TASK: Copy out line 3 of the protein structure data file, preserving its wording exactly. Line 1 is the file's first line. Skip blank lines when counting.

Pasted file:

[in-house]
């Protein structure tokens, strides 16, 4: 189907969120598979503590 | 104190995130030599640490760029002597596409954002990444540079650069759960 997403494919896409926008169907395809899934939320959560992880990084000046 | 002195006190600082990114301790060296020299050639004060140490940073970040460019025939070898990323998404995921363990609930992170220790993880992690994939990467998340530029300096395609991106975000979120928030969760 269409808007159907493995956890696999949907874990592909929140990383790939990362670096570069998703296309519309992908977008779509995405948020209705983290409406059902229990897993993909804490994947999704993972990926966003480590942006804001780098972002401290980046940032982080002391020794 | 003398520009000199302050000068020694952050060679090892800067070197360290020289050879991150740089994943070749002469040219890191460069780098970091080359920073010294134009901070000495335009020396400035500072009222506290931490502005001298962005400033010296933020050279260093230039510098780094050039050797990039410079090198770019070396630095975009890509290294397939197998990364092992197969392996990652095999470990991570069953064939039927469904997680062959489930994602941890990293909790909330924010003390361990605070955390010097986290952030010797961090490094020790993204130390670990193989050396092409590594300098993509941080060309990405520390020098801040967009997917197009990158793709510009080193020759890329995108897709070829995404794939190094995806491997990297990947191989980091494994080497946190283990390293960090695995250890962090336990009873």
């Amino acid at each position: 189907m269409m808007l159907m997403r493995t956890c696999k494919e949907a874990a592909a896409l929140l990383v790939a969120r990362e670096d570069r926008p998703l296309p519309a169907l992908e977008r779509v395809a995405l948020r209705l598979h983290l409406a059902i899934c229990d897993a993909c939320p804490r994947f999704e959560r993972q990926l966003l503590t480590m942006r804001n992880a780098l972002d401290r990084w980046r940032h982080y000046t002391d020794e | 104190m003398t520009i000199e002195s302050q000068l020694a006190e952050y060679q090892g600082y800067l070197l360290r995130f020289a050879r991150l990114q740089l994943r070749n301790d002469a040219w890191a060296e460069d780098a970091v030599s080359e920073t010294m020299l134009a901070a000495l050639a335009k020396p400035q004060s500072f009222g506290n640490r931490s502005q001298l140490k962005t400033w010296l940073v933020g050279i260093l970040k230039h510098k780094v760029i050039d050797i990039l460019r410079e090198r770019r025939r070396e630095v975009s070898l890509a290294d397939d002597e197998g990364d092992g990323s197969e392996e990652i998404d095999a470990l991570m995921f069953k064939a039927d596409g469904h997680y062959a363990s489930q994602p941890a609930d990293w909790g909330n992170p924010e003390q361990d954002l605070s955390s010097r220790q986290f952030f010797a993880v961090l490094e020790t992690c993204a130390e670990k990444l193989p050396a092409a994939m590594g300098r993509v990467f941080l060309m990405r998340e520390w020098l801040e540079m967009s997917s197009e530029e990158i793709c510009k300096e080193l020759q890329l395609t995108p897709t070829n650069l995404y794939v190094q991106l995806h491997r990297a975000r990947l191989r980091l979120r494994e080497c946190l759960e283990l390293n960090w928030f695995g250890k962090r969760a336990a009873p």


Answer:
């Amino acid at each position: 189907m269409m808007l159907m997403r493995t956890c696999k494919e949907a874990a592909a896409l929140l990383v790939a969120r990362e670096d570069r926008p998703l296309p519309a169907l992908e977008r779509v395809a995405l948020r209705l598979h983290l409406a059902i899934c229990d897993a993909c939320p804490r994947f999704e959560r993972q990926l966003l503590t480590m942006r804001n992880a780098l972002d401290r990084w980046r940032h982080y000046t002391d020794e | 104190m003398t520009i000199e002195s302050q000068l020694a006190e952050y060679q090892g600082y800067l070197l360290r995130f020289a050879r991150l990114q740089l994943r070749n301790d002469a040219w890191a060296e460069d780098a970091v030599s080359e920073t010294m020299l134009a901070a000495l050639a335009k020396p400035q004060s500072f009222g506290n640490r931490s502005q001298l140490k962005t400033w010296l940073v933020g050279i260093l970040k230039h510098k780094v760029i050039d050797i990039l460019r410079e090198r770019r025939r070396e630095v975009s070898l890509a290294d397939d002597e197998g990364d092992g990323s197969e392996e990652i998404d095999a470990l991570m995921f069953k064939a039927d596409g469904h997680y062959a363990s489930q994602p941890a609930d990293w909790g909330n992170p924010e003390q361990d954002l605070s955390s010097r220790q986290f952030f010797a993880v961090l490094e020790t992690c993204a130390e670990k990444l193989p050396a092409a994939m590594g300098r993509v990467f941080l060309m990405r998340e520390w020098l801040e540079m967009s997917s197009e530029e990158i793709c510009k300096e080193l020759q890329l395609t995108p897709t070829n650069l995404y794939v190094q991106l995806h491997r990297a975000r990947l191989r980091l979120r494994e080497c946190l759960e283990l390293n960090w928030f695995g250890k962090r969760a336990a009873p």